For perspective: Chris Armas was still in charge of the Reds the last time Akinola, who is valued enough to have earned a U22 Initiative re-signing deal over the winter as he rehabbed, found the net.

As difficult as the long, slow climb back to health and fitness surely was, he may now be able to dream just a bit about building some rhythm and forcing his way back into the Canada men's national team discourse before John Herdman names his final roster for Qatar.

From Under-10s all the way up to the international level, being the coach’s kid can be a mixed blessing, and that’s putting it kindly. Based on his two starts this week – the first two of his MLS career – it seems the younger of Josh Wolff’s two MLS homegrown sons is deserving of the minutes, though.

Owen is just 17, the first homegrown in ATX’s history, and might suddenly be one to watch for national audiences.

Working the right attacking flank, he passed at an 89% completion clip in the Verde's statement win at LAFC on Wednesday night, then dialed it up to 96% (23/24) and served up an impressive five key passes, some real gold-plated deliveries, in the wild 2-2 comeback draw against Orlando City on Sunday.

He also showed the energy and industry required, racking up plenty of defensive actions in both games.

Things are looking up in the Bayou City, where first-year boss Paul Nagamura is figuring out some important things about his squad and getting contributions from a range of faces, including their rookie Icelandic MLS SuperDraft capture.

Sunday’s stunning 3-0 thumping of the LA Galaxy in Carson might just be the high-water mark of their season so far. The 21-year-old chipped in significantly with his first MLS goal, an emphatic blast into the roof of the net preceded by a blur of stepovers that tormented Derrick Williams:

Ulfarsson also played a key pass and added some decent defensive work, though his main danger was in transition as he and the rest of La Naranja feasted on the hapless Galaxy.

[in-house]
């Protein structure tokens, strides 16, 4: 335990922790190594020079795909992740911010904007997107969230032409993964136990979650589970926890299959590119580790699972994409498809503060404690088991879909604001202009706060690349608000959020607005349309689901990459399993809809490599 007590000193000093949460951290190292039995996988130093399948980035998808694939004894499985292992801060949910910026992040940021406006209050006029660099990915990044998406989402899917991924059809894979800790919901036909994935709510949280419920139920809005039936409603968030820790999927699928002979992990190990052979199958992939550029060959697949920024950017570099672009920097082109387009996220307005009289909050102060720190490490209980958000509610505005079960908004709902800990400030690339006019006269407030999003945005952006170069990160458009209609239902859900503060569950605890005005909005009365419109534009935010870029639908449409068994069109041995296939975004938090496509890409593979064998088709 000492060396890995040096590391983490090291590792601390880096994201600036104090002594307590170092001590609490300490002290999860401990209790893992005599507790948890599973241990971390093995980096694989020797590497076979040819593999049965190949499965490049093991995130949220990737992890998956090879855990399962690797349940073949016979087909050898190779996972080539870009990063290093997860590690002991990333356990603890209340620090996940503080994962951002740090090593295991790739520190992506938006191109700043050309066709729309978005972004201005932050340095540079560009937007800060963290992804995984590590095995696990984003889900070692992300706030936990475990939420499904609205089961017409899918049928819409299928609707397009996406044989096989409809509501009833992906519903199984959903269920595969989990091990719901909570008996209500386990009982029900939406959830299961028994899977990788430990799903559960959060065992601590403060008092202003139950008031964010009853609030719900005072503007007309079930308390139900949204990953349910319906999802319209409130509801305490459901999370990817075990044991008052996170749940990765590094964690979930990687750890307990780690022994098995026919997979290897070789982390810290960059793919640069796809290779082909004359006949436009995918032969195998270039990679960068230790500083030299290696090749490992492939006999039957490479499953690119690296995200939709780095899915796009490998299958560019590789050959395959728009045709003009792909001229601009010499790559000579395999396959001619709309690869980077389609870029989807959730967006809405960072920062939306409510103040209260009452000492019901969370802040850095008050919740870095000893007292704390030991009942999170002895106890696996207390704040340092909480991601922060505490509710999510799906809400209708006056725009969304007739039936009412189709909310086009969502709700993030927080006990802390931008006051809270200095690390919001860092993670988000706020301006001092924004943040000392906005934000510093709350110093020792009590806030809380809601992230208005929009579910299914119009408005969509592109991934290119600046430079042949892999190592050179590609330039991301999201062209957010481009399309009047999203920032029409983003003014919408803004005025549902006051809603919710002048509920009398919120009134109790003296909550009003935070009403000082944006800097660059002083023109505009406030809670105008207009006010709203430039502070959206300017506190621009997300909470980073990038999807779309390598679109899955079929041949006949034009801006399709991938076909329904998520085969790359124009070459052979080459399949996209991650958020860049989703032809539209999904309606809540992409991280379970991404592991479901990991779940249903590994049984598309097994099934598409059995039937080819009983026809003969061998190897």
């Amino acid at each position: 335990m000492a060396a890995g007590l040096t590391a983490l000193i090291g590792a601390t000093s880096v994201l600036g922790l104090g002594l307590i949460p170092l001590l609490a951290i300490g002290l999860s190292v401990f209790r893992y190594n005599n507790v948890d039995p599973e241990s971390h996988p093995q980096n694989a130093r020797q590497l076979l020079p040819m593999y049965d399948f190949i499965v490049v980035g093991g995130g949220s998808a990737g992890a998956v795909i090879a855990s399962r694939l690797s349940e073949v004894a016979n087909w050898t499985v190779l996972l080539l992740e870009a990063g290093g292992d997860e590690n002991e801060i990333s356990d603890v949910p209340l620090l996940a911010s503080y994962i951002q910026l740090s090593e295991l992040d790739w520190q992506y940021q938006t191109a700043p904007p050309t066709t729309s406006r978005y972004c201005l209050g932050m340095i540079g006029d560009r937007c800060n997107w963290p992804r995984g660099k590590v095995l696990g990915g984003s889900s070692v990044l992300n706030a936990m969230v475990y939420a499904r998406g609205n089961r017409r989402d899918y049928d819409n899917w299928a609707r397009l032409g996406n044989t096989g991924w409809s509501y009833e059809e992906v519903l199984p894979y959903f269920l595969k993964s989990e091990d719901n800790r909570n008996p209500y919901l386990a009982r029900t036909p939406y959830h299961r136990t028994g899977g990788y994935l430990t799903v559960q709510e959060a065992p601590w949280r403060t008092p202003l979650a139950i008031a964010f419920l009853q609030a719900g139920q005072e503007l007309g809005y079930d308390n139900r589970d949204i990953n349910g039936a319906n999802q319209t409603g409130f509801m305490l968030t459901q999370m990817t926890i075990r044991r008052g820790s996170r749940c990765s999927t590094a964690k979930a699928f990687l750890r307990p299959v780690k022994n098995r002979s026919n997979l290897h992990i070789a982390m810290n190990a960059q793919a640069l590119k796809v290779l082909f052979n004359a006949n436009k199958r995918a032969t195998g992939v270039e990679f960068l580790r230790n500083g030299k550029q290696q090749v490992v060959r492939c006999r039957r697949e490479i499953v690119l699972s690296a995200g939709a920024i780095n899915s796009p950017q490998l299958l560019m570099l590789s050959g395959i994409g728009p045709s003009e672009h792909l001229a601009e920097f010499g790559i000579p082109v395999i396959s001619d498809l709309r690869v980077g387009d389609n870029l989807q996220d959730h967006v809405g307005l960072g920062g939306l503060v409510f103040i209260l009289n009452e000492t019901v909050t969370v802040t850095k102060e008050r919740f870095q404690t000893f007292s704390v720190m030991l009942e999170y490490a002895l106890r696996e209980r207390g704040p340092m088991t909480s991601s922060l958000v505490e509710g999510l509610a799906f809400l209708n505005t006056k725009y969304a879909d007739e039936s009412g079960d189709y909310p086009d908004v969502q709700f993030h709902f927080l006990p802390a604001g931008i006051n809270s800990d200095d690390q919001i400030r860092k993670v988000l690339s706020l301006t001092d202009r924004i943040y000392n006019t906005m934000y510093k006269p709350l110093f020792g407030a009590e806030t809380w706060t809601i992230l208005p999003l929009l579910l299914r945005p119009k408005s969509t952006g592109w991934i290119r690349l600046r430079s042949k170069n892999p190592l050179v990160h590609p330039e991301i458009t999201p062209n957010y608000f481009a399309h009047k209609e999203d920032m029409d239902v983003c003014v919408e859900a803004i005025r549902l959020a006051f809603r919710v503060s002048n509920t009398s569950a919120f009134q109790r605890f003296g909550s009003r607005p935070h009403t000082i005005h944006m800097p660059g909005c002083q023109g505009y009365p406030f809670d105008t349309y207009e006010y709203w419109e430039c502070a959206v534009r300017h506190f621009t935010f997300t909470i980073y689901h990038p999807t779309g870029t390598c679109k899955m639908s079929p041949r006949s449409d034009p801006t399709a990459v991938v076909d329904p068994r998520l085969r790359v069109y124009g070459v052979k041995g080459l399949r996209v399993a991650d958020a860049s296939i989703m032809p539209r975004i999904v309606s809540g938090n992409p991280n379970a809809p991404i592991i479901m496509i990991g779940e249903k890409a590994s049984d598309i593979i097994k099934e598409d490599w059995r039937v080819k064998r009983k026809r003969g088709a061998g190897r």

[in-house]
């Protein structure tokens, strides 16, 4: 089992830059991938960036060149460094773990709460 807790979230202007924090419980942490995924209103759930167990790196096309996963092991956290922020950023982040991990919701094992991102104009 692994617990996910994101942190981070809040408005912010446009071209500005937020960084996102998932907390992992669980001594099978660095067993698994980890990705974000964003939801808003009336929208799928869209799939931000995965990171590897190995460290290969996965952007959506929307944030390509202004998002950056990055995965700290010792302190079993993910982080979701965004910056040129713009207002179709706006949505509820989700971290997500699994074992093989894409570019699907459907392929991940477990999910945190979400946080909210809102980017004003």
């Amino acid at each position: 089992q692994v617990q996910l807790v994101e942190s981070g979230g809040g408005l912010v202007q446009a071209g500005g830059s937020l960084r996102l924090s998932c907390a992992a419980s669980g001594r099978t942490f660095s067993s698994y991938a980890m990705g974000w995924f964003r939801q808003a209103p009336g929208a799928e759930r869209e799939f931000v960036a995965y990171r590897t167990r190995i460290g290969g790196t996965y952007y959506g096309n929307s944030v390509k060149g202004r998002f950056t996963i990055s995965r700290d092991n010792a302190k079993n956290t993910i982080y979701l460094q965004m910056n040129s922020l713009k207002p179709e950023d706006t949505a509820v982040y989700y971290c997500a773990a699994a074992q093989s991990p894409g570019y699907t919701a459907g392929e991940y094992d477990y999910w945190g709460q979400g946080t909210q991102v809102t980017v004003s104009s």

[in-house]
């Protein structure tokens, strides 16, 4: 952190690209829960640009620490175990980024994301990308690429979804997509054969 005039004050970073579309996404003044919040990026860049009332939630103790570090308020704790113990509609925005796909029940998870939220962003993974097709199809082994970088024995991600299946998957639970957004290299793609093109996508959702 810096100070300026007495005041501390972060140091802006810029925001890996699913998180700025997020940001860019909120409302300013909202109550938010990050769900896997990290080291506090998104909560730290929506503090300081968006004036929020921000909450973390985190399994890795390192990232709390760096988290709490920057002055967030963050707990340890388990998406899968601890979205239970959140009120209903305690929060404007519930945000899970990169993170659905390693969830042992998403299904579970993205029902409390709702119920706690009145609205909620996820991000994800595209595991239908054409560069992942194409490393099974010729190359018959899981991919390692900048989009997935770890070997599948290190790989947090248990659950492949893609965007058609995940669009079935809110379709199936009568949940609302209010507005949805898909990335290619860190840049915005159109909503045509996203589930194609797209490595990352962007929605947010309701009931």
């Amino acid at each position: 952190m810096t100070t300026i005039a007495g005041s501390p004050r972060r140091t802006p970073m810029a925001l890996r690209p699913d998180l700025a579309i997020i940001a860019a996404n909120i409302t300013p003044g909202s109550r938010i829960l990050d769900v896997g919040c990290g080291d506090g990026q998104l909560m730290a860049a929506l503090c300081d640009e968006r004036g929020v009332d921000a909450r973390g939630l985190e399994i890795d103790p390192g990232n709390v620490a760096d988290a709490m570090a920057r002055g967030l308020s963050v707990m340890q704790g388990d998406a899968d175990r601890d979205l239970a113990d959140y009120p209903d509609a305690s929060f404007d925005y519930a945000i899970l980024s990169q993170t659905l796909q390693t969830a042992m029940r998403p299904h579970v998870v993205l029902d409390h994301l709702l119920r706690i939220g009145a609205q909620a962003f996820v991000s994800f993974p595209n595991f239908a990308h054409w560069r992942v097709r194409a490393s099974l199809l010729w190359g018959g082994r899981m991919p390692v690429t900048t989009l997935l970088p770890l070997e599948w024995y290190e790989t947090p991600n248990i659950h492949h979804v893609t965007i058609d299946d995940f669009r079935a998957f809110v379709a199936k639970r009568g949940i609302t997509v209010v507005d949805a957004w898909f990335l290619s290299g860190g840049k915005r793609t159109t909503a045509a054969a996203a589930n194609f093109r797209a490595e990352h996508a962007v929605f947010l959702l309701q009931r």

Honorable mentions

Jose Cifuentes: The Ecuadorian continues to do a lot of unsung graft for LAFC in the middle of the park, and after a tough midweek home loss to Austin, he came off the bench to score in the opportunistic 2-0 road win at Columbus. “Cifu” posted one of the league’s highest goals-added numbers across the two games.

Cam Harper: The young New York Red Bulls winger looks to be on the rise, progressing even in a not-great week for his team. After notching his first MLS assist on May 14, Harper scored his first career MLS goal in the 3-3 draw with Chicago and should be in line for further opportunities come summer.

Bryce Duke: Check out the table in the tweet below, and see if you can pick out the young domestic homegrown who’s producing attacking danger on par with some of the league’s biggest (and best-paid) names. Duke notched his first assist of 2022 to help Inter Miami knock off the Red Bulls and build on their solid spring form.

Deiber Caicedo: As discussed above in regards to Max Anchor, there’s a luckless vibe around Vancouver thus far this season and they’re battling particularly strong headwinds at the moment. Amid that upheaval, their Colombian winger is quietly maturing into a reliable regular, putting in more balanced and diligent shifts on both sides of the ball.


Audi Goals Drive Progress

MLS Academies have been identified as one of the most important resources for building on-field talent in North America. Through the Audi Goals Drive Progress initiative, Audi has committed $1 million per season in an effort to advance academies league-wide, and to drive progress for the sport. For every goal scored in the regular season, Audi will contribute $500 into the Audi Goals Drive Progress fund to directly support each MLS Club Youth Academy.